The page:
Ohio Democrat Brown begins tour ahead of 2020 decision

Sen. Sherrod Brown has kicked off his tour of states that cast pivotal early votes in the 2020 presidential primary

ByJulie Carr Smyth Associated Press
January 30, 2019, 9:20 PM
Sherrod Brown
Sen. Sherrod Brown, D-Ohio, meets with supporters after speaking at a rally in Brunswick, Ohio before kicking off his multi-state tour of states that cast pivotal early votes in the 2020 presidential primary, Wednesday, Jan. 30, 2019. Brown began his "Dignity of Work" tour Wednesday in Brunswick, Ohio. The circuit is a key step before he decides whether to launch a campaign for the White House. (AP Photo/Tony Dejak)
The Associated Press

BRUNSWICK, Ohio -- Sen. Sherrod Brown on Wednesday kicked off his tour of states that cast pivotal early votes in the 2020 presidential primary by accusing Republican President Donald Trump of "phony populism" that disrespects minorities, workers and families while benefiting billionaires.

The Ohio Democrat launched his "dignity of work" tour at a warehouse south of Cleveland. He and his wife, journalist Connie Schultz, head next to Iowa, New Hampshire, Nevada and South Carolina.

The 66-year-old senator and former representative told the crowd of several hundred that Democrats can't let "extremists" at statehouses and in Washington claim populist credentials if they don't support policies that benefit middle-class Americans.

"When work has dignity, we honor the pensions people earned," Brown said. "When work has dignity, everyone can afford health care, education and housing. They have power over their schedules and the economic security to start a family, pay for daycare and college, take time off to care for themselves or their families when they're sick, and save for retirement."

Steve Norris, 38, a software developer from Lakewood, said he would love to see better benefits and wages for workers his age, something Brown said he would fight for.

"You talk to some of the older people, and it would be great to get some of the deals they had," he said.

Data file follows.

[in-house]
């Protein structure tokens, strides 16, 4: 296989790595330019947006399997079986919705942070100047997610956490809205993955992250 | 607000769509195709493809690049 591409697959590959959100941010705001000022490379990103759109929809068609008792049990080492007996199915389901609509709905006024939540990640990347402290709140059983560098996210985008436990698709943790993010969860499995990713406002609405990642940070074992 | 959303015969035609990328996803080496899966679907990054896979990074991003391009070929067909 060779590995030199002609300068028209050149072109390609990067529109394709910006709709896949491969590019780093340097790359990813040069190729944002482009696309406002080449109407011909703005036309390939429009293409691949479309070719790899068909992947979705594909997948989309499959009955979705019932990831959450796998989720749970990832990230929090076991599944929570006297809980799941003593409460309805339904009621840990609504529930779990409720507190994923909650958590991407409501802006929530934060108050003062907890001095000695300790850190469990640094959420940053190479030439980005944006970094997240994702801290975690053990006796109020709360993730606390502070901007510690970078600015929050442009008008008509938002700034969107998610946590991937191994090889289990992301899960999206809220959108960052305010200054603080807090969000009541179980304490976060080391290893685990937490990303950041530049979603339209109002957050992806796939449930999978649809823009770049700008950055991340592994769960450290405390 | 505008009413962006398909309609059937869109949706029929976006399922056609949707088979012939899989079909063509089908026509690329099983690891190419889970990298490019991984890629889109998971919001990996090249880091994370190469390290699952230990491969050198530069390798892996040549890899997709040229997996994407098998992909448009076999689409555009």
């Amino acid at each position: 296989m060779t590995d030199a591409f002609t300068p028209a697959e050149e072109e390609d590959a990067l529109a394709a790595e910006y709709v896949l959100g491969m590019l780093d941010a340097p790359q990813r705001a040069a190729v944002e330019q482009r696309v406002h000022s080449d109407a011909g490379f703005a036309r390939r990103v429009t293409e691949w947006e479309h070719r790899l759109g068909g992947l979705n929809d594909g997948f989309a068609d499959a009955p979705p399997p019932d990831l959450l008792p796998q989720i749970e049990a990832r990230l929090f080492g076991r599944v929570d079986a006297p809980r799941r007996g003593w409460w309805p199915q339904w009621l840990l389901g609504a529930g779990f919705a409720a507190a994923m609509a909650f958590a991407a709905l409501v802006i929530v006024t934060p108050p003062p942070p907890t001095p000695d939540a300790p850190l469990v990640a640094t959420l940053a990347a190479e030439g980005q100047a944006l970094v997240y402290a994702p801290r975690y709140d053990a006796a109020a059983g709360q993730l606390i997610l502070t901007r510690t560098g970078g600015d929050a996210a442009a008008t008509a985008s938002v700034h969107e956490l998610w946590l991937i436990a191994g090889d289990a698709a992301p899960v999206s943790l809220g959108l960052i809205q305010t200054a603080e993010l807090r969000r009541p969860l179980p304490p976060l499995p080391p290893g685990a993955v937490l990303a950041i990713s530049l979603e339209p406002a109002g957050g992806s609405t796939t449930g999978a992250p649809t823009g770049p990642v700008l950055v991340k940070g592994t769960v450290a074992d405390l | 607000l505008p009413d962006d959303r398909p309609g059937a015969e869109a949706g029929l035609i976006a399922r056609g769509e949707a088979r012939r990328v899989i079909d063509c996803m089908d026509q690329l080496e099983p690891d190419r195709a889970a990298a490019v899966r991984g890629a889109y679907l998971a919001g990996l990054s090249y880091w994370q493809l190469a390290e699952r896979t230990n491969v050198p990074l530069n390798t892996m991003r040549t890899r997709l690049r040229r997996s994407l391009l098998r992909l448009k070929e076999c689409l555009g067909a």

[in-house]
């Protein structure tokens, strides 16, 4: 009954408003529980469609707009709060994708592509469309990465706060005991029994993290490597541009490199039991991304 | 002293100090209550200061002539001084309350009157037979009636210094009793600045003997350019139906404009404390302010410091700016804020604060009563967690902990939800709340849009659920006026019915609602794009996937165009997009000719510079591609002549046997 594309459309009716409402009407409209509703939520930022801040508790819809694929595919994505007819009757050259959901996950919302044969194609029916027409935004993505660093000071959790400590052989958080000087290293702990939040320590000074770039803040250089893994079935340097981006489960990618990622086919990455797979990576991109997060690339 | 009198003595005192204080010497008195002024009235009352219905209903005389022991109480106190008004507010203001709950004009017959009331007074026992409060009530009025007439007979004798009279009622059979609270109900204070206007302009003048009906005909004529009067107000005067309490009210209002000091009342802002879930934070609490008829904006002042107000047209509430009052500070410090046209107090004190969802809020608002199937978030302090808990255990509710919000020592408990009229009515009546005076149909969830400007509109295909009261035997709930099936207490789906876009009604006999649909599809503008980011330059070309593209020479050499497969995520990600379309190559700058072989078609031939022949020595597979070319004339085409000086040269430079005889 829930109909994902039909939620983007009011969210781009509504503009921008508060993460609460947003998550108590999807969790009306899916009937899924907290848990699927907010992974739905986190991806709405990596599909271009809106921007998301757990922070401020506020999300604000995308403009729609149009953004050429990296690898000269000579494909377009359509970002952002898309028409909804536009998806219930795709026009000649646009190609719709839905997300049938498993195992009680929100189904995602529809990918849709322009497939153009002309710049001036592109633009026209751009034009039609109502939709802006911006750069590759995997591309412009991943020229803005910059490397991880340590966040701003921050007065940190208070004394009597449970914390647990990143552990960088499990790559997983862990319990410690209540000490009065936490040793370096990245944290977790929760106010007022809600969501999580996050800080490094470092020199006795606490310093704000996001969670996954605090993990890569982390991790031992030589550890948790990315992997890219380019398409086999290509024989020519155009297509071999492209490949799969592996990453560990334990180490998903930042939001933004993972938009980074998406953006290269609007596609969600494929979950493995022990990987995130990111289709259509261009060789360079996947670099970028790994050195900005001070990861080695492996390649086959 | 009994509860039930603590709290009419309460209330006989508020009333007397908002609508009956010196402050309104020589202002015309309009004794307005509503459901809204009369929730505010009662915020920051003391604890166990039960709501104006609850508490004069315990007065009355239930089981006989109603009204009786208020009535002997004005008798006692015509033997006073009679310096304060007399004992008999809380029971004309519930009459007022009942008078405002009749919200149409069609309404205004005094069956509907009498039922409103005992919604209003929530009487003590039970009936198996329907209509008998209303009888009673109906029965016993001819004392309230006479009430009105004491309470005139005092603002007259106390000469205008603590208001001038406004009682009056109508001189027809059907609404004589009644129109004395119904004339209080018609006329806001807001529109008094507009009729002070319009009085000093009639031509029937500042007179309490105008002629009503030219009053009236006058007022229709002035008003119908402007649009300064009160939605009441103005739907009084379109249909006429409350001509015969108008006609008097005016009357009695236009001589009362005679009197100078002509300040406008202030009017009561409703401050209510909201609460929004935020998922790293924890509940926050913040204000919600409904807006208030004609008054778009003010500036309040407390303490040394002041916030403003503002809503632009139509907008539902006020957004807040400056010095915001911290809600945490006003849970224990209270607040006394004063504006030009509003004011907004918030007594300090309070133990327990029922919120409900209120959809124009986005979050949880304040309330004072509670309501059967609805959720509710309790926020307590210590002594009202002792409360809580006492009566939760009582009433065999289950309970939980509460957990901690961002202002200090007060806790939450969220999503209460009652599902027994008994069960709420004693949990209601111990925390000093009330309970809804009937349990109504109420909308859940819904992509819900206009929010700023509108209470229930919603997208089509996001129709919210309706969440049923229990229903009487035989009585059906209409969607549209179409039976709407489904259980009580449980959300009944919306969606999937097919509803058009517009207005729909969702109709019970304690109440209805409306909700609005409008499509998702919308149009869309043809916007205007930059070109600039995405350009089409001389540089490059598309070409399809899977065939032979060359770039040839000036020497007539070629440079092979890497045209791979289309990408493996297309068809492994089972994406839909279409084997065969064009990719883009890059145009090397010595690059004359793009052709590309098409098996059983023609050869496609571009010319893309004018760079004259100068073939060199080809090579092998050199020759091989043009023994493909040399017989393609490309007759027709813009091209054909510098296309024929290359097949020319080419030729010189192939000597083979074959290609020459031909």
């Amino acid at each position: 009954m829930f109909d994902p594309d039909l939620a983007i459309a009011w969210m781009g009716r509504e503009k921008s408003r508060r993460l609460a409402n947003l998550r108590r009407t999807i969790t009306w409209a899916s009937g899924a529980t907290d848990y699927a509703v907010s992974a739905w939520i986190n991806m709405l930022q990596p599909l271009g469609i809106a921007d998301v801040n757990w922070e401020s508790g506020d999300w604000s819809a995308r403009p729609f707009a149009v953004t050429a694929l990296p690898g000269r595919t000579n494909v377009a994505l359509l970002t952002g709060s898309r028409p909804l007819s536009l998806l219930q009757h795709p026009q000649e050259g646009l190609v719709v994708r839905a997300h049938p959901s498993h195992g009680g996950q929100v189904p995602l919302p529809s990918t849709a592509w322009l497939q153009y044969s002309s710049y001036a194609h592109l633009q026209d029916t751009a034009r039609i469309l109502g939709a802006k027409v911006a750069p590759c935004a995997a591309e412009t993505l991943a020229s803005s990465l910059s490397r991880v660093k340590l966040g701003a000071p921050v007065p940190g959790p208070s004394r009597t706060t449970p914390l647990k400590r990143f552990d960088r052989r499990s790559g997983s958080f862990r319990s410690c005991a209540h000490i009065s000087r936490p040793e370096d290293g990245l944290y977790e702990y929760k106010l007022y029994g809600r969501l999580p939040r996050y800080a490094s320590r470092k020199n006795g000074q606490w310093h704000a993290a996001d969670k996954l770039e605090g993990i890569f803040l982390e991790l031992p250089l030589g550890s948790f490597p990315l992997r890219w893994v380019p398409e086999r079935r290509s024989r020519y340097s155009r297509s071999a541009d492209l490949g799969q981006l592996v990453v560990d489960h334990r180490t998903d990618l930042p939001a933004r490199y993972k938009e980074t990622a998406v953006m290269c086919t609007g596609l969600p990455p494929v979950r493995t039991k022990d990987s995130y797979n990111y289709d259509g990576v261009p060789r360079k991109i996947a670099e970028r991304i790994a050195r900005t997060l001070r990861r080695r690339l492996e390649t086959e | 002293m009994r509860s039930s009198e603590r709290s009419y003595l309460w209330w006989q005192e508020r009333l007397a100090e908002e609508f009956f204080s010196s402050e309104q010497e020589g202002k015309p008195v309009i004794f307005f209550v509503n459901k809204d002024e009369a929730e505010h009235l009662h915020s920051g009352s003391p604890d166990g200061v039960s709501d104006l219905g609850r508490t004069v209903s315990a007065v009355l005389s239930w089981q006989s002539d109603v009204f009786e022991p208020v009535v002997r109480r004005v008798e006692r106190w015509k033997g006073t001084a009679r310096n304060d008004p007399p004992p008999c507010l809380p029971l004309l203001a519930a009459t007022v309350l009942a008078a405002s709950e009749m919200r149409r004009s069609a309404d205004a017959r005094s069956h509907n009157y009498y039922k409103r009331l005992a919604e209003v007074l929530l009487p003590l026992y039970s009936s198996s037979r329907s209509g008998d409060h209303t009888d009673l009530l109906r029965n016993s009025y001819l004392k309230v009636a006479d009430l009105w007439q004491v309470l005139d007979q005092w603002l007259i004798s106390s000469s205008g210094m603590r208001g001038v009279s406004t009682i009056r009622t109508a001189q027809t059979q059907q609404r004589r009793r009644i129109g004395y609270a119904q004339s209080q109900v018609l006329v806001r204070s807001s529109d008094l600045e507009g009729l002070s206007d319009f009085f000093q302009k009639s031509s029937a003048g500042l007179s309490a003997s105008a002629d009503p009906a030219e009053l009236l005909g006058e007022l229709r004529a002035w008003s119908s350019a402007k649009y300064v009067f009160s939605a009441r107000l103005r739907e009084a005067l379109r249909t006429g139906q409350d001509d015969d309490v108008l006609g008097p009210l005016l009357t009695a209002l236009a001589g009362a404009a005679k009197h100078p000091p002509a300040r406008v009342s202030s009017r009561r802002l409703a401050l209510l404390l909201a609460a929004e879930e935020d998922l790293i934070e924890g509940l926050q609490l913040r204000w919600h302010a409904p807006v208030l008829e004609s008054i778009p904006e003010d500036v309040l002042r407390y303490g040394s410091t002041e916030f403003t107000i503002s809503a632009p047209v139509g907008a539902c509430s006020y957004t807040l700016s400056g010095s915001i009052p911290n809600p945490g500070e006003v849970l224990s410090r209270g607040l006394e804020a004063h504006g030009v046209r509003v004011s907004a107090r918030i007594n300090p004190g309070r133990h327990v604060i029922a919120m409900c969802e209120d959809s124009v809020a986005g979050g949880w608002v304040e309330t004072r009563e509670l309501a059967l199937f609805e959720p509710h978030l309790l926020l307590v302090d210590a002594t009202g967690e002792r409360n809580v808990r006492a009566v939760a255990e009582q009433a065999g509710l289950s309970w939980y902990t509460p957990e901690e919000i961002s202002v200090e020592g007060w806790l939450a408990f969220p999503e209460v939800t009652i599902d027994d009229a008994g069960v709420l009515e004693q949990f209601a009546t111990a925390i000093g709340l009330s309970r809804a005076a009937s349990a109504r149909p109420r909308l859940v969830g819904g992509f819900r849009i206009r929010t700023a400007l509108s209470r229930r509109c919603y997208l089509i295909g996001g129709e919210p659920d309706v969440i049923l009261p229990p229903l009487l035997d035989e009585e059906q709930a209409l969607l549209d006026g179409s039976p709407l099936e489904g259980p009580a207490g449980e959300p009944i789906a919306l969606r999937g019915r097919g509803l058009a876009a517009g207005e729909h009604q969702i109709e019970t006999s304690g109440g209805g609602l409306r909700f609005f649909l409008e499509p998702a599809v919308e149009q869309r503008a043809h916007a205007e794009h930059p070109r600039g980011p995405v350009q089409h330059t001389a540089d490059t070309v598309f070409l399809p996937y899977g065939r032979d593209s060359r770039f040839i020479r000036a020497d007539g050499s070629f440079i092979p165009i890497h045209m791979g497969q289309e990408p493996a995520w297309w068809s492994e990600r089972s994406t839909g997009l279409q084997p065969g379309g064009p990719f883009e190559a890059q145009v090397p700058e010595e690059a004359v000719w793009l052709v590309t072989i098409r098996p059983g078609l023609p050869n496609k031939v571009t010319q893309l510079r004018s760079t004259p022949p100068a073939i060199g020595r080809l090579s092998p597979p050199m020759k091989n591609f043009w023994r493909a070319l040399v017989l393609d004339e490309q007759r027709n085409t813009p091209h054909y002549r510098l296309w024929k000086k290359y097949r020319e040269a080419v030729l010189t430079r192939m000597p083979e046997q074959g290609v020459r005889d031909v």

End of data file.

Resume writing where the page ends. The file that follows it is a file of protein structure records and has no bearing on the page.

Christopher Mobley, 18, said the College Democrats at the University of Akron, of which he's a part, are excited to support Brown "because he's someone that's not going to take anything from Trump."

Brown accused Trump of betraying workers, claiming the president "has not lifted a finger" to help threatened workers at General Motors' Lordstown plant.

"Donald Trump has used his phony populism to divide Americans and to demonize immigrants. He uses phony populism to distract from the fact that he's used the White House to enrich billionaires like himself," Brown said. "Because real populism is not racist; real populism is not anti-Semitic; real populists don't engage in hate speech and don't rip babies from families at the border."

The fight for the populist label is no small thing to Brown, who will argue in the four other states that his decisive re-election in November showed the power a progressive message can have in a state that Trump won by double digits. Supporters at the event recalled fighting for workers and families for decades.

"Sherrod is the one candidate who's like an old-school Democrat, that hasn't forgotten where the Democratic Party started," said Teamster Fred Crow, 57, of Maple Heights. "Sherrod's the one guy that's been with us from the beginning."

Many working-class supporters in attendance said they felt betrayed or duped by Trump, who won Ohio decisively in 2016 with the support of many blue-collar workers who switched parties to give him their vote.

"He hornswoggled us," said Albert Stapleton, 73, a retired Teamster and 2016 Trump voter from Brunswick. "He went 180 (degrees) out on everything that he campaigned on."

Crow said: "Mr. Trump is the drunk at the end of the bar. He's going to tell you what you want to hear."

Rather than disappearing after the rally, Brown and Schultz remained for nearly an hour mingling and taking photos with backers.

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